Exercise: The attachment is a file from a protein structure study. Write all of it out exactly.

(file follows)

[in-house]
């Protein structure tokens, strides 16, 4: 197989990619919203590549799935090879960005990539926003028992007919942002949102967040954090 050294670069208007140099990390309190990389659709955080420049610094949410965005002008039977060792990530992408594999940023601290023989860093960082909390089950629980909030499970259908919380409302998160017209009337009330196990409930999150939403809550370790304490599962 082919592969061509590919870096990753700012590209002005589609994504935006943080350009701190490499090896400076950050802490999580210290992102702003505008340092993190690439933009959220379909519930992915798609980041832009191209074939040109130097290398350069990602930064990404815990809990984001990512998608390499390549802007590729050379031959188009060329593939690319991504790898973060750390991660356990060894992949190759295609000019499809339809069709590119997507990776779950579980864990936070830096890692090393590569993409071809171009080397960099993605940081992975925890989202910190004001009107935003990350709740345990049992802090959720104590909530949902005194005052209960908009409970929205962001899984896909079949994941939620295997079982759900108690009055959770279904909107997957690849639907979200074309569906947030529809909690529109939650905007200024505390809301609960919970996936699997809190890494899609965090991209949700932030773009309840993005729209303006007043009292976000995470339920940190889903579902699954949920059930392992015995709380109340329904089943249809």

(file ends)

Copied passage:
[in-house]
């Protein structure tokens, strides 16, 4: 197989990619919203590549799935090879960005990539926003028992007919942002949102967040954090 050294670069208007140099990390309190990389659709955080420049610094949410965005002008039977060792990530992408594999940023601290023989860093960082909390089950629980909030499970259908919380409302998160017209009337009330196990409930999150939403809550370790304490599962 082919592969061509590919870096990753700012590209002005589609994504935006943080350009701190490499090896400076950050802490999580210290992102702003505008340092993190690439933009959220379909519930992915798609980041832009191209074939040109130097290398350069990602930064990404815990809990984001990512998608390499390549802007590729050379031959188009060329593939690319991504790898973060750390991660356990060894992949190759295609000019499809339809069709590119997507990776779950579980864990936070830096890692090393590569993409071809171009080397960099993605940081992975925890989202910190004001009107935003990350709740345990049992802090959720104590909530949902005194005052209960908009409970929205962001899984896909079949994941939620295997079982759900108690009055959770279904909107997957690849639907979200074309569906947030529809909690529109939650905007200024505390809301609960919970996936699997809190890494899609965090991209949700932030773009309840993005729209303006007043009292976000995470339920940190889903579902699954949920059930392992015995709380109340329904089943249809």